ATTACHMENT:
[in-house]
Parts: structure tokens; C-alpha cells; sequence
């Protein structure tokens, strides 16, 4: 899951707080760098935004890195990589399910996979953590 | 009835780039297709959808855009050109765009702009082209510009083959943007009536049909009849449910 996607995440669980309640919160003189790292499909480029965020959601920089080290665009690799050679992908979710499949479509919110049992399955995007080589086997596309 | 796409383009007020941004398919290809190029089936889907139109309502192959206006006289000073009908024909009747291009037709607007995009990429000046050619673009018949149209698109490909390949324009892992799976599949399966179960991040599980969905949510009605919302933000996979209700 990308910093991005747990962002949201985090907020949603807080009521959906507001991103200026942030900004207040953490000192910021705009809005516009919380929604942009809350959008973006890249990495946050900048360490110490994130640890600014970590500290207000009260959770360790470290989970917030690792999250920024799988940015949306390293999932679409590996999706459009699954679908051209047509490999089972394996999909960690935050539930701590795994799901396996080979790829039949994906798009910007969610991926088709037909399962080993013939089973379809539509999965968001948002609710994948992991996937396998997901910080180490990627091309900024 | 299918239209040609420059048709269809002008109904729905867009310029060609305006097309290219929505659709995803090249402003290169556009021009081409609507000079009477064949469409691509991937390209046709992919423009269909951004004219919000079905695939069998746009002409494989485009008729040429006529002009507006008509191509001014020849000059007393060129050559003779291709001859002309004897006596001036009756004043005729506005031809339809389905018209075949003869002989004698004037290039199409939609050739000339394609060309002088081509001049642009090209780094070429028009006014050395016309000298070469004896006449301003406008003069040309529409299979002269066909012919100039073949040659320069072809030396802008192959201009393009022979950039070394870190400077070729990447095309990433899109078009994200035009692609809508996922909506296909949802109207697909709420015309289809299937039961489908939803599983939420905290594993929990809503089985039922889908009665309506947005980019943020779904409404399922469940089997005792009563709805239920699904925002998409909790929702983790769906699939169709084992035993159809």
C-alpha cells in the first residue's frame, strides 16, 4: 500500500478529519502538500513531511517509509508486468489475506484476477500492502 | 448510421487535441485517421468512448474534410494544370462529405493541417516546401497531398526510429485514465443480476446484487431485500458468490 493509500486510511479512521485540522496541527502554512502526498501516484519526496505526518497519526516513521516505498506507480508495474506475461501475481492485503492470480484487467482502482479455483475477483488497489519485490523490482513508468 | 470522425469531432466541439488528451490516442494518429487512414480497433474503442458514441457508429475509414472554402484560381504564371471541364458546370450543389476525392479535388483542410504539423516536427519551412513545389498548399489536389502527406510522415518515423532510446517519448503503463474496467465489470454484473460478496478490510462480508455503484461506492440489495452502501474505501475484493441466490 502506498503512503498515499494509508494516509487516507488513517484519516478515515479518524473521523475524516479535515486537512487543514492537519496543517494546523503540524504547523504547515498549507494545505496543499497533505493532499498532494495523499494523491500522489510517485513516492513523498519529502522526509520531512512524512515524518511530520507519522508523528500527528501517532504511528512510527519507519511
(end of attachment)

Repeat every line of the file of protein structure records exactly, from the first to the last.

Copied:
[in-house]
Parts: structure tokens; C-alpha cells; sequence
């Protein structure tokens, strides 16, 4: 899951707080760098935004890195990589399910996979953590 | 009835780039297709959808855009050109765009702009082209510009083959943007009536049909009849449910 996607995440669980309640919160003189790292499909480029965020959601920089080290665009690799050679992908979710499949479509919110049992399955995007080589086997596309 | 796409383009007020941004398919290809190029089936889907139109309502192959206006006289000073009908024909009747291009037709607007995009990429000046050619673009018949149209698109490909390949324009892992799976599949399966179960991040599980969905949510009605919302933000996979209700 990308910093991005747990962002949201985090907020949603807080009521959906507001991103200026942030900004207040953490000192910021705009809005516009919380929604942009809350959008973006890249990495946050900048360490110490994130640890600014970590500290207000009260959770360790470290989970917030690792999250920024799988940015949306390293999932679409590996999706459009699954679908051209047509490999089972394996999909960690935050539930701590795994799901396996080979790829039949994906798009910007969610991926088709037909399962080993013939089973379809539509999965968001948002609710994948992991996937396998997901910080180490990627091309900024 | 299918239209040609420059048709269809002008109904729905867009310029060609305006097309290219929505659709995803090249402003290169556009021009081409609507000079009477064949469409691509991937390209046709992919423009269909951004004219919000079905695939069998746009002409494989485009008729040429006529002009507006008509191509001014020849000059007393060129050559003779291709001859002309004897006596001036009756004043005729506005031809339809389905018209075949003869002989004698004037290039199409939609050739000339394609060309002088081509001049642009090209780094070429028009006014050395016309000298070469004896006449301003406008003069040309529409299979002269066909012919100039073949040659320069072809030396802008192959201009393009022979950039070394870190400077070729990447095309990433899109078009994200035009692609809508996922909506296909949802109207697909709420015309289809299937039961489908939803599983939420905290594993929990809503089985039922889908009665309506947005980019943020779904409404399922469940089997005792009563709805239920699904925002998409909790929702983790769906699939169709084992035993159809």
C-alpha cells in the first residue's frame, strides 16, 4: 500500500478529519502538500513531511517509509508486468489475506484476477500492502 | 448510421487535441485517421468512448474534410494544370462529405493541417516546401497531398526510429485514465443480476446484487431485500458468490 493509500486510511479512521485540522496541527502554512502526498501516484519526496505526518497519526516513521516505498506507480508495474506475461501475481492485503492470480484487467482502482479455483475477483488497489519485490523490482513508468 | 470522425469531432466541439488528451490516442494518429487512414480497433474503442458514441457508429475509414472554402484560381504564371471541364458546370450543389476525392479535388483542410504539423516536427519551412513545389498548399489536389502527406510522415518515423532510446517519448503503463474496467465489470454484473460478496478490510462480508455503484461506492440489495452502501474505501475484493441466490 502506498503512503498515499494509508494516509487516507488513517484519516478515515479518524473521523475524516479535515486537512487543514492537519496543517494546523503540524504547523504547515498549507494545505496543499497533505493532499498532494495523499494523491500522489510517485513516492513523498519529502522526509520531512512524512515524518511530520507519522508523528500527528501517532504511528512510527519507519511